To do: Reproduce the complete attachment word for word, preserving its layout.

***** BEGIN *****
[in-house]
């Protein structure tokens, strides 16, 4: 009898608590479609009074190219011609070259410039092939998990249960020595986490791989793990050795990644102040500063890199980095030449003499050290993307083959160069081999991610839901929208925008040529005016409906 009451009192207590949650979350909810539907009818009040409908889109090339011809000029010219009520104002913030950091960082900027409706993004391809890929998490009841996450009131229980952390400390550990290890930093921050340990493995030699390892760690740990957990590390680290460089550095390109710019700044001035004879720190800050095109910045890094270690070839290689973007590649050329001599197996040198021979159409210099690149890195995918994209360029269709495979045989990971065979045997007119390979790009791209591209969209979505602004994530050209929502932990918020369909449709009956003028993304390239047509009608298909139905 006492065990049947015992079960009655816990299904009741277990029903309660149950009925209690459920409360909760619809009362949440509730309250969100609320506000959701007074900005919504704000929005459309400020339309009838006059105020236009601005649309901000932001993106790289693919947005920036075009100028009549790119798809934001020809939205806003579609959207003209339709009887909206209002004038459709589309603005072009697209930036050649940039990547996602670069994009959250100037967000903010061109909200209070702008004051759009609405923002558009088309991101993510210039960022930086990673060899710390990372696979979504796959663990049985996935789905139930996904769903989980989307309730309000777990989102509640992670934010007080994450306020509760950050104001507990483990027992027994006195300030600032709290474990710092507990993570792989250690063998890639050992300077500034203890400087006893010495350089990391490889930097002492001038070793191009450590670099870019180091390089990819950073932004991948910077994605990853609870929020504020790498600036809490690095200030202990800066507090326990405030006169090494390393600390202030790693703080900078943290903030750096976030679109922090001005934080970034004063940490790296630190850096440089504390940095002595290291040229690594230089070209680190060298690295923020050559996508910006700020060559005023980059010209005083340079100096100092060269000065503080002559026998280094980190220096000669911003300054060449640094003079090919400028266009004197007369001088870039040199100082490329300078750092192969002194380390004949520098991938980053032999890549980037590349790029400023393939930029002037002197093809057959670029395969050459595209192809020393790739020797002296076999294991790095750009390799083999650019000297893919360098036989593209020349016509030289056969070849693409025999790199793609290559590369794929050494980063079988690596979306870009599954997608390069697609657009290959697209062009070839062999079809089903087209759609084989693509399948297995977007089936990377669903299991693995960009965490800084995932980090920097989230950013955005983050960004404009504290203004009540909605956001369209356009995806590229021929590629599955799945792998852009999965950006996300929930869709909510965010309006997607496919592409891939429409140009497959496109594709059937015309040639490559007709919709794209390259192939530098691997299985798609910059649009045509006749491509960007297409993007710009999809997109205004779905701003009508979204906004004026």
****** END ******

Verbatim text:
[in-house]
């Protein structure tokens, strides 16, 4: 009898608590479609009074190219011609070259410039092939998990249960020595986490791989793990050795990644102040500063890199980095030449003499050290993307083959160069081999991610839901929208925008040529005016409906 009451009192207590949650979350909810539907009818009040409908889109090339011809000029010219009520104002913030950091960082900027409706993004391809890929998490009841996450009131229980952390400390550990290890930093921050340990493995030699390892760690740990957990590390680290460089550095390109710019700044001035004879720190800050095109910045890094270690070839290689973007590649050329001599197996040198021979159409210099690149890195995918994209360029269709495979045989990971065979045997007119390979790009791209591209969209979505602004994530050209929502932990918020369909449709009956003028993304390239047509009608298909139905 006492065990049947015992079960009655816990299904009741277990029903309660149950009925209690459920409360909760619809009362949440509730309250969100609320506000959701007074900005919504704000929005459309400020339309009838006059105020236009601005649309901000932001993106790289693919947005920036075009100028009549790119798809934001020809939205806003579609959207003209339709009887909206209002004038459709589309603005072009697209930036050649940039990547996602670069994009959250100037967000903010061109909200209070702008004051759009609405923002558009088309991101993510210039960022930086990673060899710390990372696979979504796959663990049985996935789905139930996904769903989980989307309730309000777990989102509640992670934010007080994450306020509760950050104001507990483990027992027994006195300030600032709290474990710092507990993570792989250690063998890639050992300077500034203890400087006893010495350089990391490889930097002492001038070793191009450590670099870019180091390089990819950073932004991948910077994605990853609870929020504020790498600036809490690095200030202990800066507090326990405030006169090494390393600390202030790693703080900078943290903030750096976030679109922090001005934080970034004063940490790296630190850096440089504390940095002595290291040229690594230089070209680190060298690295923020050559996508910006700020060559005023980059010209005083340079100096100092060269000065503080002559026998280094980190220096000669911003300054060449640094003079090919400028266009004197007369001088870039040199100082490329300078750092192969002194380390004949520098991938980053032999890549980037590349790029400023393939930029002037002197093809057959670029395969050459595209192809020393790739020797002296076999294991790095750009390799083999650019000297893919360098036989593209020349016509030289056969070849693409025999790199793609290559590369794929050494980063079988690596979306870009599954997608390069697609657009290959697209062009070839062999079809089903087209759609084989693509399948297995977007089936990377669903299991693995960009965490800084995932980090920097989230950013955005983050960004404009504290203004009540909605956001369209356009995806590229021929590629599955799945792998852009999965950006996300929930869709909510965010309006997607496919592409891939429409140009497959496109594709059937015309040639490559007709919709794209390259192939530098691997299985798609910059649009045509006749491509960007297409993007710009999809997109205004779905701003009508979204906004004026």